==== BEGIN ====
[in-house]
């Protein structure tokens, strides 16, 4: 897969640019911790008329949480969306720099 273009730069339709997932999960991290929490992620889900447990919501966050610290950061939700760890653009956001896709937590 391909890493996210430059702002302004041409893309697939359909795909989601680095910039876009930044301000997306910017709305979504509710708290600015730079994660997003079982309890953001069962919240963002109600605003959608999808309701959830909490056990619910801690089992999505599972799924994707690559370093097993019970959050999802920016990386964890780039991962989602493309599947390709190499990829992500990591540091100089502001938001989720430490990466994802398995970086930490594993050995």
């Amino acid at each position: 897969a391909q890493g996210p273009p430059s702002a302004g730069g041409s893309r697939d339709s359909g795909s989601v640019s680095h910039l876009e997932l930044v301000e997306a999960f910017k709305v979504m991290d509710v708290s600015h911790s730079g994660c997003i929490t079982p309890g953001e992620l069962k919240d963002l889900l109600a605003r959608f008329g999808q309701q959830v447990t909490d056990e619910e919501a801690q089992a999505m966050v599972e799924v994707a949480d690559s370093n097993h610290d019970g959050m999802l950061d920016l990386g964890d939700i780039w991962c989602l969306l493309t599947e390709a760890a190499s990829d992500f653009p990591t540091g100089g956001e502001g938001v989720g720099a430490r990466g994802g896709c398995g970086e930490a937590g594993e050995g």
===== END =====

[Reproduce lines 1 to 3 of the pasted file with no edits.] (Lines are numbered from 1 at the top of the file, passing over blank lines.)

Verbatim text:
[in-house]
């Protein structure tokens, strides 16, 4: 897969640019911790008329949480969306720099 273009730069339709997932999960991290929490992620889900447990919501966050610290950061939700760890653009956001896709937590 391909890493996210430059702002302004041409893309697939359909795909989601680095910039876009930044301000997306910017709305979504509710708290600015730079994660997003079982309890953001069962919240963002109600605003959608999808309701959830909490056990619910801690089992999505599972799924994707690559370093097993019970959050999802920016990386964890780039991962989602493309599947390709190499990829992500990591540091100089502001938001989720430490990466994802398995970086930490594993050995």
């Amino acid at each position: 897969a391909q890493g996210p273009p430059s702002a302004g730069g041409s893309r697939d339709s359909g795909s989601v640019s680095h910039l876009e997932l930044v301000e997306a999960f910017k709305v979504m991290d509710v708290s600015h911790s730079g994660c997003i929490t079982p309890g953001e992620l069962k919240d963002l889900l109600a605003r959608f008329g999808q309701q959830v447990t909490d056990e619910e919501a801690q089992a999505m966050v599972e799924v994707a949480d690559s370093n097993h610290d019970g959050m999802l950061d920016l990386g964890d939700i780039w991962c989602l969306l493309t599947e390709a760890a190499s990829d992500f653009p990591t540091g100089g956001e502001g938001v989720g720099a430490r990466g994802g896709c398995g970086e930490a937590g594993e050995g």